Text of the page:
Government accused of ‘insulting’ Tobago voters

By Admin Thursday January 10 2013 in Caribbean
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PORT-OF-SPAIN: Opposition parties contesting the January 21 Tobago House of Assembly (THA) election have accused the coalition People’s Partnership government of insulting the population by introducing legislation aimed at providing more autonomy for Tobago.


Former THA chief secretary, Hochoy Charles, who is leading the Platform of Truth into the THA elections, said the decision by the four-party coalition to introduce the legislation to Parliament on Monday during the height of an election campaign was wrong.


“You cannot carry a bill during the midst of an election in parliament to discuss Tobago’s future,” said Charles. “That is insulting to the people of Tobago and, in fact, we will not sit down here and allow that to happen.”


He warned he was prepared to take the matter elsewhere, including the international forum or court.


“You can’t do that; you are having an election. Let the election come and go and then we will sit down to talk,” said Charles.


The main opposition People’s National Movement (PNM), which is seeking to extend its 12-year hold on the THA, has also been critical of the move by the government, despite Prime Minister Kamla Persad-Bissessar telling legislators that the decision to table the legislation is in keeping with the promise made by her coalition that includes the Tobago Organization of the People (TOP) when it was elected in 2010 and was not intended as an inducement to Tobagonians when they vote on January 21.


On Monday, PNM and Opposition Leader, Dr. Keith Rowley, said although his party is fully supportive of more autonomy for Tobago, it will not be bullied into voting for the Tobago Bill unless the people are consulted.


The government has deferred debate on the legislation to January 16 and is promising to send the bill to a joint select committee of Parliament.


However, Rowley said the PNM does not fear Persad-Bissessar.


“We will not participate in any substandard approach to treating this because the outcome of this legislation will be influenced and impacted by its process. In so far as there is a requirement for the PNM votes to advance this, such votes will not be used to advance the UNC’s election campaign in Tobago. They could say what they want in Tobago, we believe that the people of Trinidad and Tobago are not stupid.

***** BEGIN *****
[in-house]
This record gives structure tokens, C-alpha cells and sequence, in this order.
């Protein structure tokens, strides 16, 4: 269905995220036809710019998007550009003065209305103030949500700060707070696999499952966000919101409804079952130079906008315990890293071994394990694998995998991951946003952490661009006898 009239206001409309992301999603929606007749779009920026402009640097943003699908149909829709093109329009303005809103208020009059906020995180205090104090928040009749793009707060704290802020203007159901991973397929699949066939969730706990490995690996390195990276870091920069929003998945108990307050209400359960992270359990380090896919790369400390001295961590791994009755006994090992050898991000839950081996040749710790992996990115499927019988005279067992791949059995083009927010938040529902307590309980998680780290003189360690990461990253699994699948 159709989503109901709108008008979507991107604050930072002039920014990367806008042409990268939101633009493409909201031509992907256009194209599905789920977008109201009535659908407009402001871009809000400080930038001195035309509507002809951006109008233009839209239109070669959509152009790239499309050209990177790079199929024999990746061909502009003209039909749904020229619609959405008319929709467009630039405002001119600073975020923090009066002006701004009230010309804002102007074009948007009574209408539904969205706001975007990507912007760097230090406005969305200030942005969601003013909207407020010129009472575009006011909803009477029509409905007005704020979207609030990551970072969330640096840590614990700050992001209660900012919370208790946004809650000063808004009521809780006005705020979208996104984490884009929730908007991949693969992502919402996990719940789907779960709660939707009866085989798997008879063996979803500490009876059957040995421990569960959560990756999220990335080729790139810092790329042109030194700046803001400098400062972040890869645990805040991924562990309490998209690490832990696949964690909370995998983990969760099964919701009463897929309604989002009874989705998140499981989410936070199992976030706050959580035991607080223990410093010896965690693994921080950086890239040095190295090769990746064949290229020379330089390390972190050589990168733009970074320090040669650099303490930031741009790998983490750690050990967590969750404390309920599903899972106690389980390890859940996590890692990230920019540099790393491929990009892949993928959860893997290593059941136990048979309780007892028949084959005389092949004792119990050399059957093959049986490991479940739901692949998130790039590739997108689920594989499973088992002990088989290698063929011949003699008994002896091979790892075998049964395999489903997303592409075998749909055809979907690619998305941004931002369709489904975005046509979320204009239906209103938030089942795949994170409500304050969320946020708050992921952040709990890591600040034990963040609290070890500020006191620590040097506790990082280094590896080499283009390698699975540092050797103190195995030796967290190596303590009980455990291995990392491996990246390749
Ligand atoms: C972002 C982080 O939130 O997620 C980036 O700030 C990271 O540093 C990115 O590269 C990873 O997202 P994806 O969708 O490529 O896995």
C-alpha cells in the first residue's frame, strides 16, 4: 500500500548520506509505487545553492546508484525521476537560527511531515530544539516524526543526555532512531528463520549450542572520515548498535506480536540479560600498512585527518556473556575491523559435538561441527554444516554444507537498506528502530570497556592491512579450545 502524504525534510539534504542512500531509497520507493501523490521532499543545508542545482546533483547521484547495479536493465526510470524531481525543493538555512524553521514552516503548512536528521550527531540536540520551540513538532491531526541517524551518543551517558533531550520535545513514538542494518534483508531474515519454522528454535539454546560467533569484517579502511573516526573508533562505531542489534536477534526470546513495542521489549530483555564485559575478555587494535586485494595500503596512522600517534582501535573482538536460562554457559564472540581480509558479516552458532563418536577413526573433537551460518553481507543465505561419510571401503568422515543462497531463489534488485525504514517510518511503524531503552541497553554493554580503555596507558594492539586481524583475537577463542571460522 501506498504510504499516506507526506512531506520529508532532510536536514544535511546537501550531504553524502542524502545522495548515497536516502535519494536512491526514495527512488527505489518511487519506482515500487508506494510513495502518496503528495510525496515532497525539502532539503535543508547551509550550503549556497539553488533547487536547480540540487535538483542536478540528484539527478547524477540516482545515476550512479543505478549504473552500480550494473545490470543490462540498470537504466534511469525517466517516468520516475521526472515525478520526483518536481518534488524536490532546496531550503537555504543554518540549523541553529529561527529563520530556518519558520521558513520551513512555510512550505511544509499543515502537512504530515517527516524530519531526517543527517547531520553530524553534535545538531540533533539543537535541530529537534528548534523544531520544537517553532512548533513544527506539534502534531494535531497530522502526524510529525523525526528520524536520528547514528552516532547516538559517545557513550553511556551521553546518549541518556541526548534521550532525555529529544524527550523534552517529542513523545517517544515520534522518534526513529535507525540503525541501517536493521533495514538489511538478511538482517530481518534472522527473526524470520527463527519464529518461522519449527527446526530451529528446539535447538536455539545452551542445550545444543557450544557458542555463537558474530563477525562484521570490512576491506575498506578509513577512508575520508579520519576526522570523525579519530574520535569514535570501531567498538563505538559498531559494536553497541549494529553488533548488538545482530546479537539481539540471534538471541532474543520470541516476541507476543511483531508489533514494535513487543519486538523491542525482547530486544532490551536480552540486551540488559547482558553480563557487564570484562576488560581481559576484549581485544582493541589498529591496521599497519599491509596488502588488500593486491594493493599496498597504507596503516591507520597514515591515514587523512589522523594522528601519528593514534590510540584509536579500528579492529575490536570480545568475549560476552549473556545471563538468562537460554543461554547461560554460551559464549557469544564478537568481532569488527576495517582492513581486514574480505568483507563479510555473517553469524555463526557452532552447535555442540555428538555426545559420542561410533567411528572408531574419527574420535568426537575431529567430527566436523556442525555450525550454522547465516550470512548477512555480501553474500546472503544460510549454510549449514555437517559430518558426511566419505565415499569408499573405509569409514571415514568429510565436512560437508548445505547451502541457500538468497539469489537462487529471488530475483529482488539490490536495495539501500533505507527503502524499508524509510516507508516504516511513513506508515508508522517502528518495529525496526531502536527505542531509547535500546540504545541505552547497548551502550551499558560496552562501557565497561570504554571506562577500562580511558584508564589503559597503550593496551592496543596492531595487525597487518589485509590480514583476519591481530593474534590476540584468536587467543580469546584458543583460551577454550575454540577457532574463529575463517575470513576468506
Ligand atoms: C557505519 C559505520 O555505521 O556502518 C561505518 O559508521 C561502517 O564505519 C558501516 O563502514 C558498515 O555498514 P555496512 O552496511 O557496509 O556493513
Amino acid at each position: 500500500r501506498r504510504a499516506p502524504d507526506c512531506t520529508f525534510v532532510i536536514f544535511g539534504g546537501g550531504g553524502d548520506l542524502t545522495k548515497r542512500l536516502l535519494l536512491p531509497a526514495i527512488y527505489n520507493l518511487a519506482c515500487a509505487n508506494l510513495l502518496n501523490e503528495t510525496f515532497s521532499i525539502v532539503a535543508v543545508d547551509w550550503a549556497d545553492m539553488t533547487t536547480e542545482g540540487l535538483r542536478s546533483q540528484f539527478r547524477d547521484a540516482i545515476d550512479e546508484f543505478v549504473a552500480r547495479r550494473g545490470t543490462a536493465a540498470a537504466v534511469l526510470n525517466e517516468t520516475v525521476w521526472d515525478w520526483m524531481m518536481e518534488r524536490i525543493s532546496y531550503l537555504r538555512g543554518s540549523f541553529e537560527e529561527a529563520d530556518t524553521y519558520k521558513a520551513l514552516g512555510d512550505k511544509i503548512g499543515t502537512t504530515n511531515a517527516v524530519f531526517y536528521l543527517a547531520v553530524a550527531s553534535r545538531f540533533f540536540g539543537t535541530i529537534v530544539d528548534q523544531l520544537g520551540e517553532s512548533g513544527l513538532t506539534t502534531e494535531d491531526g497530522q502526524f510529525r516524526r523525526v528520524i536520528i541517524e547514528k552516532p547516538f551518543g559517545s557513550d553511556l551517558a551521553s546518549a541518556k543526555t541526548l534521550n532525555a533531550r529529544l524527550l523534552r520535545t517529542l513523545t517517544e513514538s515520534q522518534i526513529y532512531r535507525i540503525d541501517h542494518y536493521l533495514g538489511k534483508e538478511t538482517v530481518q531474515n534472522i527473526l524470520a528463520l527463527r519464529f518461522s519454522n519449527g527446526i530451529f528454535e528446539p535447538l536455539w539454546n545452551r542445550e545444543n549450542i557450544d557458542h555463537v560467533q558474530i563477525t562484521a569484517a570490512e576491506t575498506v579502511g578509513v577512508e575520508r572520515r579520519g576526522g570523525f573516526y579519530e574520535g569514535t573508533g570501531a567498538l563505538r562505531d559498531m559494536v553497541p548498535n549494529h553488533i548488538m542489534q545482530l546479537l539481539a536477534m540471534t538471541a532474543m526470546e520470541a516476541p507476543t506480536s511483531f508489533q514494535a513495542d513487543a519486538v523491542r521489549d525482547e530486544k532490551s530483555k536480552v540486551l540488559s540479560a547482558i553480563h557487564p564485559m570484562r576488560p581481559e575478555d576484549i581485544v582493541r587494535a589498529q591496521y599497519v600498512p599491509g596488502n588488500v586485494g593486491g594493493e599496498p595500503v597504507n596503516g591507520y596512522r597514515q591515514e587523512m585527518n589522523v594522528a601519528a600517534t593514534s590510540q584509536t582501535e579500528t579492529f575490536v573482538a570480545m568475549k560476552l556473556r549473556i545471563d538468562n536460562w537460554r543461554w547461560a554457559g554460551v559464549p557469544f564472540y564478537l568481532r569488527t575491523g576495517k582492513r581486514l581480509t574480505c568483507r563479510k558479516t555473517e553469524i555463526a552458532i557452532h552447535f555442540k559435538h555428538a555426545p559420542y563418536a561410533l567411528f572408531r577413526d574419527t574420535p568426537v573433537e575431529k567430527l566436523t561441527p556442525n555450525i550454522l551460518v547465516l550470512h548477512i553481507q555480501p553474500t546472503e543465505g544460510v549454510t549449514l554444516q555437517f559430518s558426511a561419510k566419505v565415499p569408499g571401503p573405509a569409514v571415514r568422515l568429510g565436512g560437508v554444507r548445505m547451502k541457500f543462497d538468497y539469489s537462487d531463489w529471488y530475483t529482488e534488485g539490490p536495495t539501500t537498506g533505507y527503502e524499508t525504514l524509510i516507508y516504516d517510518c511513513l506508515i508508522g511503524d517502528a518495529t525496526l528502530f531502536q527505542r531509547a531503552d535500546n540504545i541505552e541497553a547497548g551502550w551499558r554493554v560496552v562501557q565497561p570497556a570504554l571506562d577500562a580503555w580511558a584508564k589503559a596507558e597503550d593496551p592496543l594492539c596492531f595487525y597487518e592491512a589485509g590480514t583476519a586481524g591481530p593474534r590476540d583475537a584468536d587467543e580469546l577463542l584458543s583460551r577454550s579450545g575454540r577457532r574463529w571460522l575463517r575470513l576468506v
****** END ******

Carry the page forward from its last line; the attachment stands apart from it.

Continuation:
“We believe the people of Tobago will understand that the PNM is for 100 per cent of Tobago getting an improvement in its autonomous arrangements…but that support is not going to come in this form of bullying to pass possibly bad law in an uninformed environment where the outcome good as it may be will be tarnished and stained by the population thinking that we did not understand what the government had done,” said Rowley.


Rowley said the Tobago Bill is a “major position” as it seeks to amend the country’s Constitution to fundamentally alter the relationship between Trinidad and Tobago.


Persad-Bissessar told Parliament that after “extensive consultation, dialogue, preparation and revision of proposals” her administration is prepared to table the legislation that would provide Tobago with internal government.


She recalled the history of the two islands dating back to 1768 and the efforts since the two countries were merged in 1887 for Tobago to be granted such political status.


“The marriage of Tobago to Trinidad did not lead to the creation of two equal partners with an appreciation for the unique and distinct aspirations, identity and dreams,” said Persad-Bissesar. “Indeed, the peaceful co-existence of our twin island Republic has been characterized by the constitutional subjugation and subservience of Tobago.


“Tobago has therefore traditionally been treated as an annex of Trinidad or a local government district,” she said, adding that the current proposal, as outlined in the Green Paper, would allow for the creation of a Tobago Legislature to enact laws that shall have effect in Tobago “is a natural progression along the continuum of self-government”.


She described the proposed constitutional amendment as “revolutionary” and said it would amend a “number of very important sections in the Constitution” and would modify the jurisdiction and authority of the Parliament and the Executive.


However, Charles insisted that the government should have waited until after the THA elections to have the parliamentary debate.


“If they fail to deliver that power to us we are not going to sit down idly by,” said Charles. “We are taking it to the United Nations under Article 73 of the charter. Self-government was passed for Tobago since 1977. This is 35 years we have been waiting on it and we are not waiting any longer.”


Rowley said he does not believe the people of Tobago are aware of what is in the bill.


“If it is going to be enacted into law the least the government was required to do is to let this country know what is in this bill,” he said.


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